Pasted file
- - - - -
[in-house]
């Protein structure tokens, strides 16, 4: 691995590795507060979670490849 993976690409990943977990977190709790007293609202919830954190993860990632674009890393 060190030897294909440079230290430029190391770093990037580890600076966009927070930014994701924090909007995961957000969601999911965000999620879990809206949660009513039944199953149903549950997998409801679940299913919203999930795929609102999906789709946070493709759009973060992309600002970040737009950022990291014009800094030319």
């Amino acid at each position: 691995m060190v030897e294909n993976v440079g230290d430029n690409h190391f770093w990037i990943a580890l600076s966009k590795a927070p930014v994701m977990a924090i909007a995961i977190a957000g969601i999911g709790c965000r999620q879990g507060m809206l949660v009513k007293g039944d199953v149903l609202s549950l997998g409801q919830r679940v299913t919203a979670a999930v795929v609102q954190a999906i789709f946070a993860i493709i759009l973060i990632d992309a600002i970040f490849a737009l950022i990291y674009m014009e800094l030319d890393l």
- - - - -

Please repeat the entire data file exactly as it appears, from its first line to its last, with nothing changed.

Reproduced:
[in-house]
């Protein structure tokens, strides 16, 4: 691995590795507060979670490849 993976690409990943977990977190709790007293609202919830954190993860990632674009890393 060190030897294909440079230290430029190391770093990037580890600076966009927070930014994701924090909007995961957000969601999911965000999620879990809206949660009513039944199953149903549950997998409801679940299913919203999930795929609102999906789709946070493709759009973060992309600002970040737009950022990291014009800094030319």
């Amino acid at each position: 691995m060190v030897e294909n993976v440079g230290d430029n690409h190391f770093w990037i990943a580890l600076s966009k590795a927070p930014v994701m977990a924090i909007a995961i977190a957000g969601i999911g709790c965000r999620q879990g507060m809206l949660v009513k007293g039944d199953v149903l609202s549950l997998g409801q919830r679940v299913t919203a979670a999930v795929v609102q954190a999906i789709f946070a993860i493709i759009l973060i990632d992309a600002i970040f490849a737009l950022i990291y674009m014009e800094l030319d890393l």